Part I of this blog† summarized the origin of homeopathy, invented in 1790 by Samuel Christian Hahnemann. It discussed Hahnemann’s first two “homœopathic laws of nature,” similia similibus curantur (like cures like) and the “law of infinitesimals,” and showed that his rationales for each have long been refuted. Hahnemann proclaimed a third doctrine, the “law of psora” [“itch”], said by him to be “the mother of all true chronic diseases except the syphilitic and sycotic.” Oddly, it seems to have been forgotten.
Part II gives Hahnemann the opportunity to explain his assertions more thoroughly, as is his due. It considers those assertions from the vantage point of modernity, as is ours.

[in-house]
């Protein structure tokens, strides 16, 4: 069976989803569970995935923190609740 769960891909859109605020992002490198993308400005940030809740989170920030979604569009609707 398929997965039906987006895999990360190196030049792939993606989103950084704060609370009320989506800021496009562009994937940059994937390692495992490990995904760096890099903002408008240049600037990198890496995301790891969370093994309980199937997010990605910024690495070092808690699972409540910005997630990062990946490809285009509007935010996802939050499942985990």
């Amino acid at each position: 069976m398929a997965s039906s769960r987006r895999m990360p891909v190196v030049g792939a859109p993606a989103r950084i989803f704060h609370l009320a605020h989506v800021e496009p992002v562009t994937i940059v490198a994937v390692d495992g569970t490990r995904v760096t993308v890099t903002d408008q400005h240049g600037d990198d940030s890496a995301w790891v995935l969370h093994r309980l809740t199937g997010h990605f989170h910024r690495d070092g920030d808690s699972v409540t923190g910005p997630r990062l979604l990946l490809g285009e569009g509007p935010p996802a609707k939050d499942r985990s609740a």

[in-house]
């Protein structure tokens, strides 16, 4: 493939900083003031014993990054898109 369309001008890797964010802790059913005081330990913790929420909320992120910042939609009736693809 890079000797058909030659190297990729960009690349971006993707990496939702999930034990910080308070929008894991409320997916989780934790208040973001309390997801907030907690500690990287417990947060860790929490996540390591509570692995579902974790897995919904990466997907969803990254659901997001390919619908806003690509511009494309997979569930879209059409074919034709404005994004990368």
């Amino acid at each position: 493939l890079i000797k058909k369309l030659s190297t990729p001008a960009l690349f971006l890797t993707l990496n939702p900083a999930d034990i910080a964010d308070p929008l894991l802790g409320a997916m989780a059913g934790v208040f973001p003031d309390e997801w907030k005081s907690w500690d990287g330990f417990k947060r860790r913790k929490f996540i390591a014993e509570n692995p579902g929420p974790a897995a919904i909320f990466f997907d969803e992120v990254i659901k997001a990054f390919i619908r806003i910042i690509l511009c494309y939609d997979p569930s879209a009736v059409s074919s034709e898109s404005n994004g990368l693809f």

“Leave None of them Uncured”
According to Hahnemann, homeopathy is a panacea:
“Now, however, in all careful trials, pure experience, the sole and infallible oracle of the healing art, teaches us that actually that medicine which, in its action on the healthy human body, has demonstrated its power of producing the greatest number of symptoms similar to those observable in the case of disease under treatment, does also, in doses of suitable potency and attenuation, rapidly, radically and permanently remove the totality of the symptoms of this morbid state, that is to say, the whole disease present, and change it into health; and that all medicines cure, without exception, those diseases whose symptoms most nearly resemble their own, and leave none of them uncured.”
How might this happen?